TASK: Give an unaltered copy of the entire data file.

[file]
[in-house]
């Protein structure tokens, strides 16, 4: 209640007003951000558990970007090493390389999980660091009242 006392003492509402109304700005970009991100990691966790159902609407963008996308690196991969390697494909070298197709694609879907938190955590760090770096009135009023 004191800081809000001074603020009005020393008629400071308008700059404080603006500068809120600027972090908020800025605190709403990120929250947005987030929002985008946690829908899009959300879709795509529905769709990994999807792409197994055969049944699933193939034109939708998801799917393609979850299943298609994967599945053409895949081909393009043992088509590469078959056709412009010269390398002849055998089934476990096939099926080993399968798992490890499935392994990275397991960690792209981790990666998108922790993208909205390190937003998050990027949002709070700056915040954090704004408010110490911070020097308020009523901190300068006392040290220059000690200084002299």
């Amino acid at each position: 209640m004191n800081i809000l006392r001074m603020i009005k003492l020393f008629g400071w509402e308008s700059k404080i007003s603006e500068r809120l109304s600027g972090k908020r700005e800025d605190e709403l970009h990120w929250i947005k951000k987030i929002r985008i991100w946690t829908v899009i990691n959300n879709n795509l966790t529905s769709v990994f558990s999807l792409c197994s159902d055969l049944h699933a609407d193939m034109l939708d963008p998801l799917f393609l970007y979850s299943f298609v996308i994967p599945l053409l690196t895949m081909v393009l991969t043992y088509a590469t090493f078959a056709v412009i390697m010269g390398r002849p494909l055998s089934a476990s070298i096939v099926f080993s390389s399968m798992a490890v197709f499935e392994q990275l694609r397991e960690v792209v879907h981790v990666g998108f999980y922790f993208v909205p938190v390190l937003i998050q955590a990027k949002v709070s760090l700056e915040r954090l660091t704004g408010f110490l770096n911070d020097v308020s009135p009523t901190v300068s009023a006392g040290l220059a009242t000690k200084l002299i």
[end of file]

[in-house]
């Protein structure tokens, strides 16, 4: 209640007003951000558990970007090493390389999980660091009242 006392003492509402109304700005970009991100990691966790159902609407963008996308690196991969390697494909070298197709694609879907938190955590760090770096009135009023 004191800081809000001074603020009005020393008629400071308008700059404080603006500068809120600027972090908020800025605190709403990120929250947005987030929002985008946690829908899009959300879709795509529905769709990994999807792409197994055969049944699933193939034109939708998801799917393609979850299943298609994967599945053409895949081909393009043992088509590469078959056709412009010269390398002849055998089934476990096939099926080993399968798992490890499935392994990275397991960690792209981790990666998108922790993208909205390190937003998050990027949002709070700056915040954090704004408010110490911070020097308020009523901190300068006392040290220059000690200084002299």
């Amino acid at each position: 209640m004191n800081i809000l006392r001074m603020i009005k003492l020393f008629g400071w509402e308008s700059k404080i007003s603006e500068r809120l109304s600027g972090k908020r700005e800025d605190e709403l970009h990120w929250i947005k951000k987030i929002r985008i991100w946690t829908v899009i990691n959300n879709n795509l966790t529905s769709v990994f558990s999807l792409c197994s159902d055969l049944h699933a609407d193939m034109l939708d963008p998801l799917f393609l970007y979850s299943f298609v996308i994967p599945l053409l690196t895949m081909v393009l991969t043992y088509a590469t090493f078959a056709v412009i390697m010269g390398r002849p494909l055998s089934a476990s070298i096939v099926f080993s390389s399968m798992a490890v197709f499935e392994q990275l694609r397991e960690v792209v879907h981790v990666g998108f999980y922790f993208v909205p938190v390190l937003i998050q955590a990027k949002v709070s760090l700056e915040r954090l660091t704004g408010f110490l770096n911070d020097v308020s009135p009523t901190v300068s009023a006392g040290l220059a009242t000690k200084l002299i």